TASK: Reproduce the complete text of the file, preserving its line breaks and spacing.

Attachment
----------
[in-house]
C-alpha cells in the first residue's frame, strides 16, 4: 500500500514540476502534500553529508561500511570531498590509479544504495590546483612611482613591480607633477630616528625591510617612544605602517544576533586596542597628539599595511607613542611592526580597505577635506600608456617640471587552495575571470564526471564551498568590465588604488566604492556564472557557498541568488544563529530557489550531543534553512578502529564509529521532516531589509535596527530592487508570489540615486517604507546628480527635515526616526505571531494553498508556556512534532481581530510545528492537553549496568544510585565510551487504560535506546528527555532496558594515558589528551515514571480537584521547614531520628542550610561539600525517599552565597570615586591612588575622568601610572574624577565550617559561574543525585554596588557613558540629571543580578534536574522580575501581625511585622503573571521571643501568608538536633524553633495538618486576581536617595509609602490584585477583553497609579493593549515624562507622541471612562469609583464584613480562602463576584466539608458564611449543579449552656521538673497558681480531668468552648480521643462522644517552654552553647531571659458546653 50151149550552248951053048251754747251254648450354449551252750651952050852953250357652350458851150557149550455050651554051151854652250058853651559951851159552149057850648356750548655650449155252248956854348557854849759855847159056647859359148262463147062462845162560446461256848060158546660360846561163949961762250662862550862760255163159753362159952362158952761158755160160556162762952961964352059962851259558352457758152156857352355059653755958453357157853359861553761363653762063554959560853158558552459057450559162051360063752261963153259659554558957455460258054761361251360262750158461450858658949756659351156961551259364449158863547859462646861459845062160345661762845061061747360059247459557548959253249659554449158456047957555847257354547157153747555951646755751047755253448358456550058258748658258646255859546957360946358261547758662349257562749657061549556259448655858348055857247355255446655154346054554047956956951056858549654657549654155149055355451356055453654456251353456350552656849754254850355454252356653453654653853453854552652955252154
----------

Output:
[in-house]
C-alpha cells in the first residue's frame, strides 16, 4: 500500500514540476502534500553529508561500511570531498590509479544504495590546483612611482613591480607633477630616528625591510617612544605602517544576533586596542597628539599595511607613542611592526580597505577635506600608456617640471587552495575571470564526471564551498568590465588604488566604492556564472557557498541568488544563529530557489550531543534553512578502529564509529521532516531589509535596527530592487508570489540615486517604507546628480527635515526616526505571531494553498508556556512534532481581530510545528492537553549496568544510585565510551487504560535506546528527555532496558594515558589528551515514571480537584521547614531520628542550610561539600525517599552565597570615586591612588575622568601610572574624577565550617559561574543525585554596588557613558540629571543580578534536574522580575501581625511585622503573571521571643501568608538536633524553633495538618486576581536617595509609602490584585477583553497609579493593549515624562507622541471612562469609583464584613480562602463576584466539608458564611449543579449552656521538673497558681480531668468552648480521643462522644517552654552553647531571659458546653 50151149550552248951053048251754747251254648450354449551252750651952050852953250357652350458851150557149550455050651554051151854652250058853651559951851159552149057850648356750548655650449155252248956854348557854849759855847159056647859359148262463147062462845162560446461256848060158546660360846561163949961762250662862550862760255163159753362159952362158952761158755160160556162762952961964352059962851259558352457758152156857352355059653755958453357157853359861553761363653762063554959560853158558552459057450559162051360063752261963153259659554558957455460258054761361251360262750158461450858658949756659351156961551259364449158863547859462646861459845062160345661762845061061747360059247459557548959253249659554449158456047957555847257354547157153747555951646755751047755253448358456550058258748658258646255859546957360946358261547758662349257562749657061549556259448655858348055857247355255446655154346054554047956956951056858549654657549654155149055355451356055453654456251353456350552656849754254850355454252356653453654653853453854552652955252154